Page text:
Strange Case of Kafka's Papers, Robin Black on Envy, and More

Evan Smith Rakoff

Every day Poets & Writers Magazine scans the headlines—from publishing reports to academic announcements to literary dispatches—for all the news that creative writers need to know. Here are today's stories:

"The bookstore wars are over. Independents are battered, Borders is dead, Barnes & Noble weakened but still standing and Amazon triumphant. Yet still there is no peace; a new war rages for the future of publishing." Writing for the Nation, Steve Wasserman describes the Amazon effect.

The New York Times laments the demise of Brain, Child, an award-winning parenting magazine in existence for thirteen years, which had published writers such as Cheryl Strayed.

Author Robin Black writes with candor about the green-eyed monster. (Beyond the Margins)

If you're venturing to BookExpo America (BEA) next week at the Javits Center in New York City, a mobile app is available to help navigate the events. (GalleyCat)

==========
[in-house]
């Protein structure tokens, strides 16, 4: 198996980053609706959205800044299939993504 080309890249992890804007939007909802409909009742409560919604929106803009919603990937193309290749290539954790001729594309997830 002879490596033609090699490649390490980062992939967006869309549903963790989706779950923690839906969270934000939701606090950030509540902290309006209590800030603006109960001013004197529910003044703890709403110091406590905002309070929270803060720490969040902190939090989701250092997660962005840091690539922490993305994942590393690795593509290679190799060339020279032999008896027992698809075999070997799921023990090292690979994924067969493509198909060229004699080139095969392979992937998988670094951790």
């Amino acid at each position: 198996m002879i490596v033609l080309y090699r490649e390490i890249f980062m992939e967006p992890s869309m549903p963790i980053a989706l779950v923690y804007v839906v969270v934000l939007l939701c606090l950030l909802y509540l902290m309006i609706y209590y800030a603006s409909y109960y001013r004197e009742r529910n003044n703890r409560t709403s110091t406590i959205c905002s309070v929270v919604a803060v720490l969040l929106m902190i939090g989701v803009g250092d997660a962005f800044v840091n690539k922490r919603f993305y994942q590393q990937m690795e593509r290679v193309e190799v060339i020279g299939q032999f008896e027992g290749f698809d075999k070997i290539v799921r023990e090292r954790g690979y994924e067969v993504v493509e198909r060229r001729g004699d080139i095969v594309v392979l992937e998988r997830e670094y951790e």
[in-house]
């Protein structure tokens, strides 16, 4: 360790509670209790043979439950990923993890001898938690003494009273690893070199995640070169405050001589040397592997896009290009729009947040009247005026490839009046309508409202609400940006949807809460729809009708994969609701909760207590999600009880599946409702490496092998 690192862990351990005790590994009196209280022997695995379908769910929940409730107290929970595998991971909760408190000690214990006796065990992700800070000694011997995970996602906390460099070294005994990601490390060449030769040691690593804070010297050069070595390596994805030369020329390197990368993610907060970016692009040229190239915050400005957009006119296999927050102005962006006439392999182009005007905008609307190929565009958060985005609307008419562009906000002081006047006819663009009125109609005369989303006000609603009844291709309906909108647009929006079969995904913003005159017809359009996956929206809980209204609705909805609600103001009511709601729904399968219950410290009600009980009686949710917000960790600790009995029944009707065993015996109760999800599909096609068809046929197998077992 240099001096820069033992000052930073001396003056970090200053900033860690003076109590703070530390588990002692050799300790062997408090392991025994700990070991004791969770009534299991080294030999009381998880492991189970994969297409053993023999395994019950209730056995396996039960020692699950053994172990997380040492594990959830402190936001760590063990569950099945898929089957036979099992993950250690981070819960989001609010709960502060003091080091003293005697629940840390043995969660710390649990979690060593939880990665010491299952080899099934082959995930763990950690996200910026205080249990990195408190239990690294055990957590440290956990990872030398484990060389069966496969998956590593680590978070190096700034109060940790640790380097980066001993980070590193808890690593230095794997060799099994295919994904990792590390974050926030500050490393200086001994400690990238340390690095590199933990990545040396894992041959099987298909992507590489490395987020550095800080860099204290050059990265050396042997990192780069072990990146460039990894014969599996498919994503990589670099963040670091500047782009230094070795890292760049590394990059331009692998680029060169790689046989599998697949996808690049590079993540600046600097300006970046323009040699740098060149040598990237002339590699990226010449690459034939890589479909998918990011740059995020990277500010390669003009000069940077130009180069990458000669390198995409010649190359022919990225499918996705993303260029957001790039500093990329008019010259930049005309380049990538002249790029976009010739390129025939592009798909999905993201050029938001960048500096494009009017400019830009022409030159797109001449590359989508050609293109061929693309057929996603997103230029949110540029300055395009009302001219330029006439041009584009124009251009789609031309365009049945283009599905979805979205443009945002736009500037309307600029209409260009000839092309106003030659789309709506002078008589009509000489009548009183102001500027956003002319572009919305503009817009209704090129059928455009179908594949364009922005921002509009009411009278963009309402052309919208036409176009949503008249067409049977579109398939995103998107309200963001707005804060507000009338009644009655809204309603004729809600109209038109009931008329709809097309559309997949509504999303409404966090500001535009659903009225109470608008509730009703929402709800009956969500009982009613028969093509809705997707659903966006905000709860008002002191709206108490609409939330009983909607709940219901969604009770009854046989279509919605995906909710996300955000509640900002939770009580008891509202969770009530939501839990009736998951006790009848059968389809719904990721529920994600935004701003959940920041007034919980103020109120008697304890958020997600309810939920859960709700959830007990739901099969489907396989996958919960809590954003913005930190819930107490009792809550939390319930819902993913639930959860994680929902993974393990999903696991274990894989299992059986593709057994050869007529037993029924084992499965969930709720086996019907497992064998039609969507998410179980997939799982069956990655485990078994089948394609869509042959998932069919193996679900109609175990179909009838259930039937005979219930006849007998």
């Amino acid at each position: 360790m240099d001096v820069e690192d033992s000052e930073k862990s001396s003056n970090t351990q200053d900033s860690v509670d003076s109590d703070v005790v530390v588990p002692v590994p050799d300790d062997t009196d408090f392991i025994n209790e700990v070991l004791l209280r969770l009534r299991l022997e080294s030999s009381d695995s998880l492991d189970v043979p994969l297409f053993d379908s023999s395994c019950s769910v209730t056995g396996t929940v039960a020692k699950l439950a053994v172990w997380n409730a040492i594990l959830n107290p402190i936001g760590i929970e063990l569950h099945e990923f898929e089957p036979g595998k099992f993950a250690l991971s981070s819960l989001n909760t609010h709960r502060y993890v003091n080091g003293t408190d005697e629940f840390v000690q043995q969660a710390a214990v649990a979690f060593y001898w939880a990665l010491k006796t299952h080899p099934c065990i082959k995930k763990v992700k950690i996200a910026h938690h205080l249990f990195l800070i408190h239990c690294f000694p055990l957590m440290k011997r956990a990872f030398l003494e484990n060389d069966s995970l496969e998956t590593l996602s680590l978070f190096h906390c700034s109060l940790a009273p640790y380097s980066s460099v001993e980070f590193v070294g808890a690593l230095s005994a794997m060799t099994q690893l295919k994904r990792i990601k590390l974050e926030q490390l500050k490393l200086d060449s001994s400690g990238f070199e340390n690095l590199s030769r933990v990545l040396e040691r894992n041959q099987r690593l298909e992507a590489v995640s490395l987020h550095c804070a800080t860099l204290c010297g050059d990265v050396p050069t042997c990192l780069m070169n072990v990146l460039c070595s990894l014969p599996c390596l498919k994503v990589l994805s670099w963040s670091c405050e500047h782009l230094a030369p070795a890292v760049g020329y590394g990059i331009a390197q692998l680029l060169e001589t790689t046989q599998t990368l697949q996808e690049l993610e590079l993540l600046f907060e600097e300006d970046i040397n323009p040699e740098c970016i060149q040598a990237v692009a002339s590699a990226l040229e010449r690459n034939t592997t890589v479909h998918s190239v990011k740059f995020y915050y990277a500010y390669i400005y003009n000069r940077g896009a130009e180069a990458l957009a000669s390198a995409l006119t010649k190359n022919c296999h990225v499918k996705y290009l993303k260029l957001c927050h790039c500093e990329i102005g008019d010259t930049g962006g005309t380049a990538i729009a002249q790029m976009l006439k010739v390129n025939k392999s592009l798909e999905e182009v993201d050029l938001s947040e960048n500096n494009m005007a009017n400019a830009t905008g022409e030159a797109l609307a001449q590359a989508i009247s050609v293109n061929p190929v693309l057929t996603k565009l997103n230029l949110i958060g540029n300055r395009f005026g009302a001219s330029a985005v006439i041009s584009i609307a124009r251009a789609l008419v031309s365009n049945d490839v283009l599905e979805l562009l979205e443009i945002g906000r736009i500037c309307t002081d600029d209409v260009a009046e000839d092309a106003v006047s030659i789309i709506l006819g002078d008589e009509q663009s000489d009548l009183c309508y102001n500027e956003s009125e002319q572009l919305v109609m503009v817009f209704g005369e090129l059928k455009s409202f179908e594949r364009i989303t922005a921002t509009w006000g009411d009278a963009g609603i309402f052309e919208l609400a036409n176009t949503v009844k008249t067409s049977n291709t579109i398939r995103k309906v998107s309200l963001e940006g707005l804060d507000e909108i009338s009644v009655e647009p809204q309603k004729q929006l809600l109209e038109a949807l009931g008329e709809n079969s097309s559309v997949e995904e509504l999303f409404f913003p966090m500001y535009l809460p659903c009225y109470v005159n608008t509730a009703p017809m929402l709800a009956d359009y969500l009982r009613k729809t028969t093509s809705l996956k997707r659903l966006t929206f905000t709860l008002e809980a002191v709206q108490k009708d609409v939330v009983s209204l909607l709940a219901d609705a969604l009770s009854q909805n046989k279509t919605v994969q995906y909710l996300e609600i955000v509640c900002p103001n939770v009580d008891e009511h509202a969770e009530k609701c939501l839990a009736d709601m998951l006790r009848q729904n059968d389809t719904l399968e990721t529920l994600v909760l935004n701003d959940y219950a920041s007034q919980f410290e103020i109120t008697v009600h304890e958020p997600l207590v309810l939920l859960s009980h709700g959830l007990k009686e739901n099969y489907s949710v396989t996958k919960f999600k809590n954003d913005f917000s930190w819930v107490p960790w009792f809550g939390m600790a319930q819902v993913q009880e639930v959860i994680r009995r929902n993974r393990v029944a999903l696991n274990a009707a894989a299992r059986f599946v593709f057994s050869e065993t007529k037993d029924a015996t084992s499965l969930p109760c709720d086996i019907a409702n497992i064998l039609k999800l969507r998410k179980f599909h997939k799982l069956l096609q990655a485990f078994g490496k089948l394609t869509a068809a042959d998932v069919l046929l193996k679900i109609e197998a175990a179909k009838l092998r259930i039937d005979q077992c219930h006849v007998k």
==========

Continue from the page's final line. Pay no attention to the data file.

NPR details an unusual legal battle between a self-described "cat lady" and the state of Israel over the papers of Franz Kafka.

Author Lauren Weisberger is penning a sequel to The Devil Wears Prada. Today, Entertainment Weekly reports that in April 2013 Simon & Schuster will publish Revenge Wears Prada: The Devil Returns.

The Twilight fan fiction origins of erotic bestseller Fifty Shades of Grey have been erased. (Los Angeles Times)

Listen to this rare 1959 recording of Flannery O’Connor reading her story, "A Good Man is Hard to Find." (Open Culture)

Melville House rounded up the visual art of many famous writers, including E. E. Cummings, and Jack Kerouac.

Happy birthday, Walt Whitman!